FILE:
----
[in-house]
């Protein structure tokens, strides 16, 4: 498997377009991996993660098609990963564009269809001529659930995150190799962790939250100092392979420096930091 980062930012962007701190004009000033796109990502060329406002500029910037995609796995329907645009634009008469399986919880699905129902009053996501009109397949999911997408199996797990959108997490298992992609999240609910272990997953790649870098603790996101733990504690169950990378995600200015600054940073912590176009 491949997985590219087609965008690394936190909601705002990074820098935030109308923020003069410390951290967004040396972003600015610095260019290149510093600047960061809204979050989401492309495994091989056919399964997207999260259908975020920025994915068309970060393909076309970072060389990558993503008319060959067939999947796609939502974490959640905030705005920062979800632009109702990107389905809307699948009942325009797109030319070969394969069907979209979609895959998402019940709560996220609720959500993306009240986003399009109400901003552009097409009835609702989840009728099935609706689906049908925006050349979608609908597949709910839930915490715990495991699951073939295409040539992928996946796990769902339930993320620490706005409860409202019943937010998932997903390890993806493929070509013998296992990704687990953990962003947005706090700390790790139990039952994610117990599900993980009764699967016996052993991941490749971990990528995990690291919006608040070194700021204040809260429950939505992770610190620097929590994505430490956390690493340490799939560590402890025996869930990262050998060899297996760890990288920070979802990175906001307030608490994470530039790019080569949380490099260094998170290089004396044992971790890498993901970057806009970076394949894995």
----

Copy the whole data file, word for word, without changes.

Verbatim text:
[in-house]
């Protein structure tokens, strides 16, 4: 498997377009991996993660098609990963564009269809001529659930995150190799962790939250100092392979420096930091 980062930012962007701190004009000033796109990502060329406002500029910037995609796995329907645009634009008469399986919880699905129902009053996501009109397949999911997408199996797990959108997490298992992609999240609910272990997953790649870098603790996101733990504690169950990378995600200015600054940073912590176009 491949997985590219087609965008690394936190909601705002990074820098935030109308923020003069410390951290967004040396972003600015610095260019290149510093600047960061809204979050989401492309495994091989056919399964997207999260259908975020920025994915068309970060393909076309970072060389990558993503008319060959067939999947796609939502974490959640905030705005920062979800632009109702990107389905809307699948009942325009797109030319070969394969069907979209979609895959998402019940709560996220609720959500993306009240986003399009109400901003552009097409009835609702989840009728099935609706689906049908925006050349979608609908597949709910839930915490715990495991699951073939295409040539992928996946796990769902339930993320620490706005409860409202019943937010998932997903390890993806493929070509013998296992990704687990953990962003947005706090700390790790139990039952994610117990599900993980009764699967016996052993991941490749971990990528995990690291919006608040070194700021204040809260429950939505992770610190620097929590994505430490956390690493340490799939560590402890025996869930990262050998060899297996760890990288920070979802990175906001307030608490994470530039790019080569949380490099260094998170290089004396044992971790890498993901970057806009970076394949894995």